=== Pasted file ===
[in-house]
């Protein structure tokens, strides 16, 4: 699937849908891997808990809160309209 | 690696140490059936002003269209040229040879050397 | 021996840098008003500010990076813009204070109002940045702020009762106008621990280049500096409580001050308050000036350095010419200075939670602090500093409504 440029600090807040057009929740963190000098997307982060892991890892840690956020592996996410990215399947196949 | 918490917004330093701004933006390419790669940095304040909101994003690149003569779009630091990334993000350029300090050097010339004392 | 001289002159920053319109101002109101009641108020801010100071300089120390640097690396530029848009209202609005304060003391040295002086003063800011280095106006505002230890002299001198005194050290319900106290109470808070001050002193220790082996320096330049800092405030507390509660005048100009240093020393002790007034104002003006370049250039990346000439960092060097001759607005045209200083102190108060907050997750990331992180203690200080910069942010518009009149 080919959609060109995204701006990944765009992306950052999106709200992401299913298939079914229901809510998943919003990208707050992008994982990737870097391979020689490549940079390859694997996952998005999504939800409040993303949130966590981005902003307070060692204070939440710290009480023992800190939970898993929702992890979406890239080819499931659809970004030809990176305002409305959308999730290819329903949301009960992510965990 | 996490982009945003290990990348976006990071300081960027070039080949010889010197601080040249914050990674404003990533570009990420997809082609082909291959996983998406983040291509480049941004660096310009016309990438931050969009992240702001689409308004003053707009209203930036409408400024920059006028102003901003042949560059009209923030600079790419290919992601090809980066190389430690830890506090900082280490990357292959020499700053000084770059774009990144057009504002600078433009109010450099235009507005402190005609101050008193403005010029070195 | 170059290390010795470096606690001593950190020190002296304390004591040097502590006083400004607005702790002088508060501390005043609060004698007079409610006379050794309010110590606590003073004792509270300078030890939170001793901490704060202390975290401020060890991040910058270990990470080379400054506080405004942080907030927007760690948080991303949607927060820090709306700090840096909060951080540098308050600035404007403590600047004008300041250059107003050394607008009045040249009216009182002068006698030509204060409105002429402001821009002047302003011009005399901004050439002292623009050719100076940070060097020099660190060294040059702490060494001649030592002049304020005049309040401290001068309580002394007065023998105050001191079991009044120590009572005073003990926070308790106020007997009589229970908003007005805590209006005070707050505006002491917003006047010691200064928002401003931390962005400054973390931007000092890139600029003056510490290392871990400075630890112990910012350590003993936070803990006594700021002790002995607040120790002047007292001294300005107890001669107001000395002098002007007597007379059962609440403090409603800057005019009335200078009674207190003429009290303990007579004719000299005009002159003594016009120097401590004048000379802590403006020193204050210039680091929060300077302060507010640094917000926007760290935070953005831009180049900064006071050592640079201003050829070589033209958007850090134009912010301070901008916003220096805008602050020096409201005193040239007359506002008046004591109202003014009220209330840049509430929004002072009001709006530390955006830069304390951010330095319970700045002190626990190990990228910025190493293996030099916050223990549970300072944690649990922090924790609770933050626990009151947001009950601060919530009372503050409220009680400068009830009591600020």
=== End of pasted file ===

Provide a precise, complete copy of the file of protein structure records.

[in-house]
């Protein structure tokens, strides 16, 4: 699937849908891997808990809160309209 | 690696140490059936002003269209040229040879050397 | 021996840098008003500010990076813009204070109002940045702020009762106008621990280049500096409580001050308050000036350095010419200075939670602090500093409504 440029600090807040057009929740963190000098997307982060892991890892840690956020592996996410990215399947196949 | 918490917004330093701004933006390419790669940095304040909101994003690149003569779009630091990334993000350029300090050097010339004392 | 001289002159920053319109101002109101009641108020801010100071300089120390640097690396530029848009209202609005304060003391040295002086003063800011280095106006505002230890002299001198005194050290319900106290109470808070001050002193220790082996320096330049800092405030507390509660005048100009240093020393002790007034104002003006370049250039990346000439960092060097001759607005045209200083102190108060907050997750990331992180203690200080910069942010518009009149 080919959609060109995204701006990944765009992306950052999106709200992401299913298939079914229901809510998943919003990208707050992008994982990737870097391979020689490549940079390859694997996952998005999504939800409040993303949130966590981005902003307070060692204070939440710290009480023992800190939970898993929702992890979406890239080819499931659809970004030809990176305002409305959308999730290819329903949301009960992510965990 | 996490982009945003290990990348976006990071300081960027070039080949010889010197601080040249914050990674404003990533570009990420997809082609082909291959996983998406983040291509480049941004660096310009016309990438931050969009992240702001689409308004003053707009209203930036409408400024920059006028102003901003042949560059009209923030600079790419290919992601090809980066190389430690830890506090900082280490990357292959020499700053000084770059774009990144057009504002600078433009109010450099235009507005402190005609101050008193403005010029070195 | 170059290390010795470096606690001593950190020190002296304390004591040097502590006083400004607005702790002088508060501390005043609060004698007079409610006379050794309010110590606590003073004792509270300078030890939170001793901490704060202390975290401020060890991040910058270990990470080379400054506080405004942080907030927007760690948080991303949607927060820090709306700090840096909060951080540098308050600035404007403590600047004008300041250059107003050394607008009045040249009216009182002068006698030509204060409105002429402001821009002047302003011009005399901004050439002292623009050719100076940070060097020099660190060294040059702490060494001649030592002049304020005049309040401290001068309580002394007065023998105050001191079991009044120590009572005073003990926070308790106020007997009589229970908003007005805590209006005070707050505006002491917003006047010691200064928002401003931390962005400054973390931007000092890139600029003056510490290392871990400075630890112990910012350590003993936070803990006594700021002790002995607040120790002047007292001294300005107890001669107001000395002098002007007597007379059962609440403090409603800057005019009335200078009674207190003429009290303990007579004719000299005009002159003594016009120097401590004048000379802590403006020193204050210039680091929060300077302060507010640094917000926007760290935070953005831009180049900064006071050592640079201003050829070589033209958007850090134009912010301070901008916003220096805008602050020096409201005193040239007359506002008046004591109202003014009220209330840049509430929004002072009001709006530390955006830069304390951010330095319970700045002190626990190990990228910025190493293996030099916050223990549970300072944690649990922090924790609770933050626990009151947001009950601060919530009372503050409220009680400068009830009591600020």